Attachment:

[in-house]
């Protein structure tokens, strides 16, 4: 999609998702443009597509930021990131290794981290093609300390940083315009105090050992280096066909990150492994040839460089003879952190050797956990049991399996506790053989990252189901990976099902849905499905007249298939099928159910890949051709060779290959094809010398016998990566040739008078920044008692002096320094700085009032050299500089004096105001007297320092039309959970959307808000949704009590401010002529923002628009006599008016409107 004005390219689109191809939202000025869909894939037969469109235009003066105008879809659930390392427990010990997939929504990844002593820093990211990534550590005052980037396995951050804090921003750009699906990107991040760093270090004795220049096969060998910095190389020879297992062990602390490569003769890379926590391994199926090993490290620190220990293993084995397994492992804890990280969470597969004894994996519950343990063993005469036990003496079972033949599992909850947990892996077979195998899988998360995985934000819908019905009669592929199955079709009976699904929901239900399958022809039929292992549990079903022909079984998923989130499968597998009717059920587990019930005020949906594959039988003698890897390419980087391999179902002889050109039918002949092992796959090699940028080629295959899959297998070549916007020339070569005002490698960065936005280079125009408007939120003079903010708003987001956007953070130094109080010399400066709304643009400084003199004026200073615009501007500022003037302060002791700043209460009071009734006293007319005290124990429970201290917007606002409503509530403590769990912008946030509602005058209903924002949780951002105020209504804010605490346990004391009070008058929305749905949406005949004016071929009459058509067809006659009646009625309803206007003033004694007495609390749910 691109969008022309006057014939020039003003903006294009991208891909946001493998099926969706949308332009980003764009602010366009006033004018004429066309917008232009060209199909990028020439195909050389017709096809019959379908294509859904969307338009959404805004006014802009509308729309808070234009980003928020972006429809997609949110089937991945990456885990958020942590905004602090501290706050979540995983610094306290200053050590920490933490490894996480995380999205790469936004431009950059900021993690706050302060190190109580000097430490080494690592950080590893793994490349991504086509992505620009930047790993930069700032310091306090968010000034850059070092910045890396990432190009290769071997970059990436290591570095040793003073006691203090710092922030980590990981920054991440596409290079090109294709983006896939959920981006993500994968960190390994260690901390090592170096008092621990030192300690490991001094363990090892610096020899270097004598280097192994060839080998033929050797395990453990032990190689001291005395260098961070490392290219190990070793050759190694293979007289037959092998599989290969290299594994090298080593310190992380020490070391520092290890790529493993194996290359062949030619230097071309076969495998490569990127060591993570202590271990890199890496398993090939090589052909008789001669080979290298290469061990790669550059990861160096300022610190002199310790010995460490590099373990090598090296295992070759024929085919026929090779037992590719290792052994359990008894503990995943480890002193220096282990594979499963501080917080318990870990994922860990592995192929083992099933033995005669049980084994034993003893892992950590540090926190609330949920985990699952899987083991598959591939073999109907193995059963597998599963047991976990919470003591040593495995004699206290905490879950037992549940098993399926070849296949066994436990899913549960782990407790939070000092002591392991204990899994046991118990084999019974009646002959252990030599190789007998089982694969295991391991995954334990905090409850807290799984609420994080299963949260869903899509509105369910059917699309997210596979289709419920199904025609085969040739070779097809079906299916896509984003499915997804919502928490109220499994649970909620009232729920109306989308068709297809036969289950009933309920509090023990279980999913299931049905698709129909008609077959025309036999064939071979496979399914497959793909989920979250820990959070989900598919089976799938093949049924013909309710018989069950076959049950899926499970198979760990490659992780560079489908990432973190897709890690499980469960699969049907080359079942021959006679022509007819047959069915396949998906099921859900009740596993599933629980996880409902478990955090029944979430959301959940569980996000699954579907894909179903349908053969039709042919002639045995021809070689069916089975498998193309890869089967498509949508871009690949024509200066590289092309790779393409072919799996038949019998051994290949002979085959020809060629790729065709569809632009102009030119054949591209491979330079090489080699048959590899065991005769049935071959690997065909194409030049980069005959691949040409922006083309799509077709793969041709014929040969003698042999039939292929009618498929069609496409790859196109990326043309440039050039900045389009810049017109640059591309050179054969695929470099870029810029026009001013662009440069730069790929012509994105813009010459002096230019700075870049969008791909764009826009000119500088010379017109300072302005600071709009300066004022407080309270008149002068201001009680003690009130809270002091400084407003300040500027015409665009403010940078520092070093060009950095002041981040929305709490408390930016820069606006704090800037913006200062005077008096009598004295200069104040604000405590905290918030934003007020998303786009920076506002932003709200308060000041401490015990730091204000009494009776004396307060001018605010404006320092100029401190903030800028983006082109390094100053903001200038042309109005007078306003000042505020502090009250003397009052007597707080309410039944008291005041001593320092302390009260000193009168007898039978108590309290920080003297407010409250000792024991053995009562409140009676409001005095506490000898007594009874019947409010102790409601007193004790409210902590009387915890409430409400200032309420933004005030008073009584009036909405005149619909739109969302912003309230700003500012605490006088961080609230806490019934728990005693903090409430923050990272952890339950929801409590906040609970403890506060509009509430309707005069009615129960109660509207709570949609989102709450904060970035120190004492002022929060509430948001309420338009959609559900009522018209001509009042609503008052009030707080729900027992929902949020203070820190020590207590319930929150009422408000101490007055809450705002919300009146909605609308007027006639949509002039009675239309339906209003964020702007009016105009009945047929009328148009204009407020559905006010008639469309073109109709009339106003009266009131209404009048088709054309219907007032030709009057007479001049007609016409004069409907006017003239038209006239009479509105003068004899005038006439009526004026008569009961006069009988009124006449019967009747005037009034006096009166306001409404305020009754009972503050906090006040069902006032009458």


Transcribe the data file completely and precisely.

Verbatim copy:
[in-house]
């Protein structure tokens, strides 16, 4: 999609998702443009597509930021990131290794981290093609300390940083315009105090050992280096066909990150492994040839460089003879952190050797956990049991399996506790053989990252189901990976099902849905499905007249298939099928159910890949051709060779290959094809010398016998990566040739008078920044008692002096320094700085009032050299500089004096105001007297320092039309959970959307808000949704009590401010002529923002628009006599008016409107 004005390219689109191809939202000025869909894939037969469109235009003066105008879809659930390392427990010990997939929504990844002593820093990211990534550590005052980037396995951050804090921003750009699906990107991040760093270090004795220049096969060998910095190389020879297992062990602390490569003769890379926590391994199926090993490290620190220990293993084995397994492992804890990280969470597969004894994996519950343990063993005469036990003496079972033949599992909850947990892996077979195998899988998360995985934000819908019905009669592929199955079709009976699904929901239900399958022809039929292992549990079903022909079984998923989130499968597998009717059920587990019930005020949906594959039988003698890897390419980087391999179902002889050109039918002949092992796959090699940028080629295959899959297998070549916007020339070569005002490698960065936005280079125009408007939120003079903010708003987001956007953070130094109080010399400066709304643009400084003199004026200073615009501007500022003037302060002791700043209460009071009734006293007319005290124990429970201290917007606002409503509530403590769990912008946030509602005058209903924002949780951002105020209504804010605490346990004391009070008058929305749905949406005949004016071929009459058509067809006659009646009625309803206007003033004694007495609390749910 691109969008022309006057014939020039003003903006294009991208891909946001493998099926969706949308332009980003764009602010366009006033004018004429066309917008232009060209199909990028020439195909050389017709096809019959379908294509859904969307338009959404805004006014802009509308729309808070234009980003928020972006429809997609949110089937991945990456885990958020942590905004602090501290706050979540995983610094306290200053050590920490933490490894996480995380999205790469936004431009950059900021993690706050302060190190109580000097430490080494690592950080590893793994490349991504086509992505620009930047790993930069700032310091306090968010000034850059070092910045890396990432190009290769071997970059990436290591570095040793003073006691203090710092922030980590990981920054991440596409290079090109294709983006896939959920981006993500994968960190390994260690901390090592170096008092621990030192300690490991001094363990090892610096020899270097004598280097192994060839080998033929050797395990453990032990190689001291005395260098961070490392290219190990070793050759190694293979007289037959092998599989290969290299594994090298080593310190992380020490070391520092290890790529493993194996290359062949030619230097071309076969495998490569990127060591993570202590271990890199890496398993090939090589052909008789001669080979290298290469061990790669550059990861160096300022610190002199310790010995460490590099373990090598090296295992070759024929085919026929090779037992590719290792052994359990008894503990995943480890002193220096282990594979499963501080917080318990870990994922860990592995192929083992099933033995005669049980084994034993003893892992950590540090926190609330949920985990699952899987083991598959591939073999109907193995059963597998599963047991976990919470003591040593495995004699206290905490879950037992549940098993399926070849296949066994436990899913549960782990407790939070000092002591392991204990899994046991118990084999019974009646002959252990030599190789007998089982694969295991391991995954334990905090409850807290799984609420994080299963949260869903899509509105369910059917699309997210596979289709419920199904025609085969040739070779097809079906299916896509984003499915997804919502928490109220499994649970909620009232729920109306989308068709297809036969289950009933309920509090023990279980999913299931049905698709129909008609077959025309036999064939071979496979399914497959793909989920979250820990959070989900598919089976799938093949049924013909309710018989069950076959049950899926499970198979760990490659992780560079489908990432973190897709890690499980469960699969049907080359079942021959006679022509007819047959069915396949998906099921859900009740596993599933629980996880409902478990955090029944979430959301959940569980996000699954579907894909179903349908053969039709042919002639045995021809070689069916089975498998193309890869089967498509949508871009690949024509200066590289092309790779393409072919799996038949019998051994290949002979085959020809060629790729065709569809632009102009030119054949591209491979330079090489080699048959590899065991005769049935071959690997065909194409030049980069005959691949040409922006083309799509077709793969041709014929040969003698042999039939292929009618498929069609496409790859196109990326043309440039050039900045389009810049017109640059591309050179054969695929470099870029810029026009001013662009440069730069790929012509994105813009010459002096230019700075870049969008791909764009826009000119500088010379017109300072302005600071709009300066004022407080309270008149002068201001009680003690009130809270002091400084407003300040500027015409665009403010940078520092070093060009950095002041981040929305709490408390930016820069606006704090800037913006200062005077008096009598004295200069104040604000405590905290918030934003007020998303786009920076506002932003709200308060000041401490015990730091204000009494009776004396307060001018605010404006320092100029401190903030800028983006082109390094100053903001200038042309109005007078306003000042505020502090009250003397009052007597707080309410039944008291005041001593320092302390009260000193009168007898039978108590309290920080003297407010409250000792024991053995009562409140009676409001005095506490000898007594009874019947409010102790409601007193004790409210902590009387915890409430409400200032309420933004005030008073009584009036909405005149619909739109969302912003309230700003500012605490006088961080609230806490019934728990005693903090409430923050990272952890339950929801409590906040609970403890506060509009509430309707005069009615129960109660509207709570949609989102709450904060970035120190004492002022929060509430948001309420338009959609559900009522018209001509009042609503008052009030707080729900027992929902949020203070820190020590207590319930929150009422408000101490007055809450705002919300009146909605609308007027006639949509002039009675239309339906209003964020702007009016105009009945047929009328148009204009407020559905006010008639469309073109109709009339106003009266009131209404009048088709054309219907007032030709009057007479001049007609016409004069409907006017003239038209006239009479509105003068004899005038006439009526004026008569009961006069009988009124006449019967009747005037009034006096009166306001409404305020009754009972503050906090006040069902006032009458």